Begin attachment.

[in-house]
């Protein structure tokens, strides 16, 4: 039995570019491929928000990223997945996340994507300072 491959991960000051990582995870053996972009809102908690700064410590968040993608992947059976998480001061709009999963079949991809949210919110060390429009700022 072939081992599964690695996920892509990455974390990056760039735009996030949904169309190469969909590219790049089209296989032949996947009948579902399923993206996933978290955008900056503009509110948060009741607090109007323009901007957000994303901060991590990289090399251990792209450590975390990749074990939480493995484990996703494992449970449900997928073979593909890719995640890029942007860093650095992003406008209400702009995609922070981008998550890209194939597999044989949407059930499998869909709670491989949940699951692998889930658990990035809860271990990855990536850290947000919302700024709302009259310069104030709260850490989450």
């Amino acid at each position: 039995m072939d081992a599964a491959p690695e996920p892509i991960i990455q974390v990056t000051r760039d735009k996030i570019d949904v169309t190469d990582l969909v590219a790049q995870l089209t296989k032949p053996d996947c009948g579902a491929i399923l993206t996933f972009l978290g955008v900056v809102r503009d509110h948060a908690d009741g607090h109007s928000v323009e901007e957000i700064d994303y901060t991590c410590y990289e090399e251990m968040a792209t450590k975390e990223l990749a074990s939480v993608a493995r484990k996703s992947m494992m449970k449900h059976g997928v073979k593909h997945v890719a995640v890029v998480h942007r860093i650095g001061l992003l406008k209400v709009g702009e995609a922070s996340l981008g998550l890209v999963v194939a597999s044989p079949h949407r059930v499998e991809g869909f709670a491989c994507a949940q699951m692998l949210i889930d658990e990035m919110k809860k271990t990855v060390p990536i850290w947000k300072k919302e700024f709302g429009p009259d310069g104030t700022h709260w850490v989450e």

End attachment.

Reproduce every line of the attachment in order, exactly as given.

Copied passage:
[in-house]
């Protein structure tokens, strides 16, 4: 039995570019491929928000990223997945996340994507300072 491959991960000051990582995870053996972009809102908690700064410590968040993608992947059976998480001061709009999963079949991809949210919110060390429009700022 072939081992599964690695996920892509990455974390990056760039735009996030949904169309190469969909590219790049089209296989032949996947009948579902399923993206996933978290955008900056503009509110948060009741607090109007323009901007957000994303901060991590990289090399251990792209450590975390990749074990939480493995484990996703494992449970449900997928073979593909890719995640890029942007860093650095992003406008209400702009995609922070981008998550890209194939597999044989949407059930499998869909709670491989949940699951692998889930658990990035809860271990990855990536850290947000919302700024709302009259310069104030709260850490989450």
């Amino acid at each position: 039995m072939d081992a599964a491959p690695e996920p892509i991960i990455q974390v990056t000051r760039d735009k996030i570019d949904v169309t190469d990582l969909v590219a790049q995870l089209t296989k032949p053996d996947c009948g579902a491929i399923l993206t996933f972009l978290g955008v900056v809102r503009d509110h948060a908690d009741g607090h109007s928000v323009e901007e957000i700064d994303y901060t991590c410590y990289e090399e251990m968040a792209t450590k975390e990223l990749a074990s939480v993608a493995r484990k996703s992947m494992m449970k449900h059976g997928v073979k593909h997945v890719a995640v890029v998480h942007r860093i650095g001061l992003l406008k209400v709009g702009e995609a922070s996340l981008g998550l890209v999963v194939a597999s044989p079949h949407r059930v499998e991809g869909f709670a491989c994507a949940q699951m692998l949210i889930d658990e990035m919110k809860k271990t990855v060390p990536i850290w947000k300072k919302e700024f709302g429009p009259d310069g104030t700022h709260w850490v989450e």